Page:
Map of the USA highlighting Georgia
Georgia's location in the USA
Statistics
Founded 1870
Seat Conyers
Largest City Conyers
Area
 - Total
 - Land
 - Water

 sq mikm²)
 sq mi ( km²)
 sq mi ( km²), 1.14%
wikipedia:Population
 - (2006)
 - Density

80332
Website: www.rockdalecounty.org

Rockdale County is a county located in the U.S. state of Georgia. As of 2000, the population was 70,111. The 2006 Census Estimate shows a population of 80,332 [1]. The county seat is Conyers6.

This county is a part of the Atlanta Metropolitan Area (Atlanta-Sandy Springs-Marietta Metropolitan Statistical Area).

Contents

Geography

According to the U.S. Census Bureau, the county has a total area of 342 km² (132 sq mi). 338 km² (131 sq mi) of it is land and 4 km² (2 sq mi) of it (1.14%) is water.

Major Highways

Adjacent Counties

Demographics

As of the census² of 2000, there were 70,111 people, 24,052 households, and 18,880 families residing in the county. The population density was 207/km² (537/sq mi). There were 25,082 housing units at an average density of 74/km² (192/sq mi). The racial makeup of the county was 75.74% White, 18.22% Black or African American, 0.26% Native American, 1.91% Asian, 0.08% Pacific Islander, 2.53% from other races, and 1.26% from two or more races. 5.96% of the population were Hispanic or Latino of any race.

There were 24,052 households out of which 39.10% had children under the age of 18 living with them, 61.60% were married couples living together, 12.40% had a female householder with no husband present, and 21.50% were non-families. 16.90% of all households were made up of individuals and 5.30% had someone living alone who was 65 years of age or older. The average household size was 2.87 and the average family size was 3.20.

In the county the population was spread out with 27.50% under the age of 18, 8.80% from 18 to 24, 30.50% from 25 to 44, 24.00% from 45 to 64, and 9.20% who were 65 years of age or older. The median age was 35 years. For every 100 females there were 98.80 males. For every 100 females age 18 and over, there were 96.40 males.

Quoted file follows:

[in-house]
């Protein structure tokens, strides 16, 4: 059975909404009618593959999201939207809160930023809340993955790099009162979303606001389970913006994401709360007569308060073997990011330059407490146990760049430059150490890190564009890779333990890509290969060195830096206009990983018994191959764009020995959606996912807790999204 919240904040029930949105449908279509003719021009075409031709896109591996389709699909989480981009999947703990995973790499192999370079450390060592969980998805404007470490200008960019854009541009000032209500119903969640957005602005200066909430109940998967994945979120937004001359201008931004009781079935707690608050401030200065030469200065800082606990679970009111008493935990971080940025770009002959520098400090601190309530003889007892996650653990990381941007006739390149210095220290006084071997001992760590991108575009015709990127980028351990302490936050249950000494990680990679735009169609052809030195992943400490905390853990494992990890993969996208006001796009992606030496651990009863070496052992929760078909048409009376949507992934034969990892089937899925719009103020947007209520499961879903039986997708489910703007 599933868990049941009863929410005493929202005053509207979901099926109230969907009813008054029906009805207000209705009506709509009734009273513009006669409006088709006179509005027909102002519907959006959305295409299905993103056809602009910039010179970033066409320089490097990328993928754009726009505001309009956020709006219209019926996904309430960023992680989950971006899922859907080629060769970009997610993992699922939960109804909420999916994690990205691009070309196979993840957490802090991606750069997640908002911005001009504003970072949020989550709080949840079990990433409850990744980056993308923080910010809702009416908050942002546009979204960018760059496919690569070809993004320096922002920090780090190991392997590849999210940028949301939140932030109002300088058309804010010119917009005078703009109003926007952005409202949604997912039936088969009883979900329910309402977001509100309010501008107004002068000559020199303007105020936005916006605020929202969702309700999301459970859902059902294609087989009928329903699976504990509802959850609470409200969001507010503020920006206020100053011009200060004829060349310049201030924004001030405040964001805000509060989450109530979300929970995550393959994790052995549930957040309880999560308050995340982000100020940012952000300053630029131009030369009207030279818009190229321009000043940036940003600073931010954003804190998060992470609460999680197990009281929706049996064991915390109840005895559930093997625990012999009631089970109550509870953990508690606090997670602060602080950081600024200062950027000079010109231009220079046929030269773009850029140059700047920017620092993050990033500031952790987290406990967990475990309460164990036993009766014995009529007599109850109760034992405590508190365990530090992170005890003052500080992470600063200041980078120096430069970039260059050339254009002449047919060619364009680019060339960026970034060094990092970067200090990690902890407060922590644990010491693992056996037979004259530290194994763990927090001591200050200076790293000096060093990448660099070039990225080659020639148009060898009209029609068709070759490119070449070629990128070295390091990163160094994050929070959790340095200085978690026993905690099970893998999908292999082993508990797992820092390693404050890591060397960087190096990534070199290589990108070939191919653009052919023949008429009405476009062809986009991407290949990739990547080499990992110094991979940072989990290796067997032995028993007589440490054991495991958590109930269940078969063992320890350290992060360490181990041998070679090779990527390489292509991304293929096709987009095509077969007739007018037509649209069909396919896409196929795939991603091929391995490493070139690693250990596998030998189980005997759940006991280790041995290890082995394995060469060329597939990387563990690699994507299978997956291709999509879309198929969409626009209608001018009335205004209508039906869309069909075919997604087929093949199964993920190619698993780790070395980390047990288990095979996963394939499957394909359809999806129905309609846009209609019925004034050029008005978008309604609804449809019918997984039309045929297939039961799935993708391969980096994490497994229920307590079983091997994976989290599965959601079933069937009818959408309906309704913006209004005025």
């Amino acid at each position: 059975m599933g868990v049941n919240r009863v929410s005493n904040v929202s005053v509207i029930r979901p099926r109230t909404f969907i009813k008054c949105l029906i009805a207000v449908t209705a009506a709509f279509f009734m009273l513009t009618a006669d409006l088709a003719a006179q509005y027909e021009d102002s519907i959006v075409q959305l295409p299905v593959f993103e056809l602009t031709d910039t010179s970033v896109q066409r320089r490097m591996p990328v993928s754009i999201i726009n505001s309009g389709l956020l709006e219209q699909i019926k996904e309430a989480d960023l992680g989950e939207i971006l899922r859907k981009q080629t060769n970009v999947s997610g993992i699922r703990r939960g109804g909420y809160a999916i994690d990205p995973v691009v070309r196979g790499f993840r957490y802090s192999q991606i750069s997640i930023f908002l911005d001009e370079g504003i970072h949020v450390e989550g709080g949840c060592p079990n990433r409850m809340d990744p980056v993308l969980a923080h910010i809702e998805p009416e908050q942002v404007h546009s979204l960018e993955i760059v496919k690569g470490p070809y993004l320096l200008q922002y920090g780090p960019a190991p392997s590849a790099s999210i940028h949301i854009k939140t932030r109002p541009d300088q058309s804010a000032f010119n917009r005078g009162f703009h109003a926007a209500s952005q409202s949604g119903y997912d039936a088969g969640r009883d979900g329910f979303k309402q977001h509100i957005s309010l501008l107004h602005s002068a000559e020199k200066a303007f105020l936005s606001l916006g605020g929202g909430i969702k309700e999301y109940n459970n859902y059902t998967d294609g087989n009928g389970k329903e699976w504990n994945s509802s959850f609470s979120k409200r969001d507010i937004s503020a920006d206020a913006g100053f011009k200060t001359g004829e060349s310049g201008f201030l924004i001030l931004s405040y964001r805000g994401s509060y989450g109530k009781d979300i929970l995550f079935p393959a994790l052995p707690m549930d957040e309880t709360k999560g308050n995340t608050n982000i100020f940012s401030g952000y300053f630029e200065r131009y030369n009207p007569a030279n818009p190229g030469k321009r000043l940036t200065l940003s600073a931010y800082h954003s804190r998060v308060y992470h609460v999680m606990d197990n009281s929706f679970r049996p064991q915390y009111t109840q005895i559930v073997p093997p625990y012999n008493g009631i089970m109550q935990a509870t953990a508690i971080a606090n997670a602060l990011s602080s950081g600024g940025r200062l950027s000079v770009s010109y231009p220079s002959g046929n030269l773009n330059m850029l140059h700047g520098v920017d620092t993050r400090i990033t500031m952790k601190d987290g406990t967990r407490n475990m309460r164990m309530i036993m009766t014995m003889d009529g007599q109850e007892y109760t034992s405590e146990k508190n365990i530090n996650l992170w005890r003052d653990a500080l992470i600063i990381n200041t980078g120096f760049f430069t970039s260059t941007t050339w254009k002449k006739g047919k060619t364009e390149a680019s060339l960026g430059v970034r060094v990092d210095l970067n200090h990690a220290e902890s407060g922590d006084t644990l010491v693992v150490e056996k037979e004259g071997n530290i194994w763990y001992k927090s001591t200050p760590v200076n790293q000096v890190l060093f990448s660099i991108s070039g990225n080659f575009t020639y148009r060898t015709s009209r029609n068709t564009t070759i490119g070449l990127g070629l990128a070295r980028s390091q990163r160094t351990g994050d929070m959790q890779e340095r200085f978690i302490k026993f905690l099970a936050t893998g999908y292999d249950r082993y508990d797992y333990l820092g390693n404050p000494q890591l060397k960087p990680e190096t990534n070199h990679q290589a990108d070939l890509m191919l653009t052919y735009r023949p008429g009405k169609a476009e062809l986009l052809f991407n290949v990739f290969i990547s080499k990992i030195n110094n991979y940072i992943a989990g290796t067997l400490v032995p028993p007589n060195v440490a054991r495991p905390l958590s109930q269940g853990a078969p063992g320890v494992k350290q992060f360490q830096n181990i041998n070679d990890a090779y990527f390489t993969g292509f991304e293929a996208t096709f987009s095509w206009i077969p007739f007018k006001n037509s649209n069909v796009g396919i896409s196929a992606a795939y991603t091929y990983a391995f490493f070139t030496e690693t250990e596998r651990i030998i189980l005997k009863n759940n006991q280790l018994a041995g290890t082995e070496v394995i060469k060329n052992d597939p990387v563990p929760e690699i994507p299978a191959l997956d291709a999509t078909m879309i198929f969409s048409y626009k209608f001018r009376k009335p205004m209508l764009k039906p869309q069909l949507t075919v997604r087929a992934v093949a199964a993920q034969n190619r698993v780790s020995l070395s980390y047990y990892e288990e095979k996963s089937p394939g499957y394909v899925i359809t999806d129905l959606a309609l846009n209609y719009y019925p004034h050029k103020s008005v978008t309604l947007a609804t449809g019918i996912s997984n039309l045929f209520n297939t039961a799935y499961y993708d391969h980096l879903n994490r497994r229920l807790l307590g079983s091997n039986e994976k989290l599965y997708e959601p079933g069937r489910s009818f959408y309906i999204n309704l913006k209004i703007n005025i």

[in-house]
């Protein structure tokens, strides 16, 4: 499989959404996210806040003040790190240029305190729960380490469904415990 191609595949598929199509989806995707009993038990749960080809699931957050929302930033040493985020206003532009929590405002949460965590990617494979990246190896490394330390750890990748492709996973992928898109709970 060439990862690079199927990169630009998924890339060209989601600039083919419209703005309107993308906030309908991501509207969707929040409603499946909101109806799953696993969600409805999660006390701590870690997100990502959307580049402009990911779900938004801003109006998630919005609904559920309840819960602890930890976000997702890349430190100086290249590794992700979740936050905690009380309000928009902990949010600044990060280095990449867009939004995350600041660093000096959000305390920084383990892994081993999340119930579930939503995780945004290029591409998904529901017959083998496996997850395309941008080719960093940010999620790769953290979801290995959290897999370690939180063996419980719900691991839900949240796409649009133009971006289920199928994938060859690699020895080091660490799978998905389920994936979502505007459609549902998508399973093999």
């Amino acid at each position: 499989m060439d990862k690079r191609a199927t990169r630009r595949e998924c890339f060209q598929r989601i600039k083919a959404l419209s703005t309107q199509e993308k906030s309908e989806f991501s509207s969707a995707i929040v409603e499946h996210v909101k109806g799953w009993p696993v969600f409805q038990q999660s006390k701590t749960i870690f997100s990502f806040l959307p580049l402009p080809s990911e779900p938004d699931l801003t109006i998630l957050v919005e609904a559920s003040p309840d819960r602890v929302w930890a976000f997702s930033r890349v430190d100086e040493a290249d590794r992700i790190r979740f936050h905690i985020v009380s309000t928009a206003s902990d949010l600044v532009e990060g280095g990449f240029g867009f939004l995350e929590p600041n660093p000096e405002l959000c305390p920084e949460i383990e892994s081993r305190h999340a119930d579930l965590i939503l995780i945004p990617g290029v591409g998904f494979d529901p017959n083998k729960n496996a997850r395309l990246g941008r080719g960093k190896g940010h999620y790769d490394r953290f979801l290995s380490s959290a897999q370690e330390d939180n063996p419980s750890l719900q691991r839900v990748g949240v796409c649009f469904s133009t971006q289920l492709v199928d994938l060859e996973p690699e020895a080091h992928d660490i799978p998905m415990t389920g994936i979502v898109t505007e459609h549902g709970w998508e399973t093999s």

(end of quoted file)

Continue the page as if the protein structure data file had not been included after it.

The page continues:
The median income for a household in the county was $53,599, and the median income for a family was $60,065. Males had a median income of $41,087 versus $29,189 for females. The per capita income for the county was $22,300. About 5.70% of families and 8.20% of the population were below the poverty line, including 10.00% of those under age 18 and 7.70% of those age 65 or over.

History

Rockdale Baptist Church

Rockdale County was created on October 18, 1870, by act of the Georgia General Assembly and received its name from Rockdale Baptist Church (est. 1846), which was named after the granite strata that rests under the county's red clay top soil. A bill introduced by John F. Hardin and John Harris carved Rockdale out of the northern portion of Newton County; parts of Rockdale County also came from neighboring Henry, Walton, Gwinnett, and DeKalb counties. Conyers, Rockdale's only incorporated town and urban center, became the county seat.

Prior to Rockdale becoming a county, the land had been inhabitated by the Creek and Cherokee; the boundary between the two native nations, the Hightower Trail, ran directly through area. Burial remains have been discovered in the Honey Creek and Hi-Roc areas. Whites began migrating to the area in the early 1800s and initial white settlers suffered from Indian raids. Early white settlements developed along Big Haynes Creek in the northern part of the county, the Yellow River in the middle portion of the county, and Honey Creek in the south. Communities formed around grist mills newly formed churches such as Haralson Mill, Costleys Mill, Dial Mill, Zacharys Mill, McElroys Mill, Union Grove Baptist Church, Ebenezer Methodist Church, Philadelphia Methodist Church, Salem Baptist Church, Smyrna Presbyterian Church, Pleasant Hill Baptist Church, Bethel Christian Church,Honey Creek Baptist Church, Other communities included Magnet and Zingara. These settlers were largely subsistence farmers.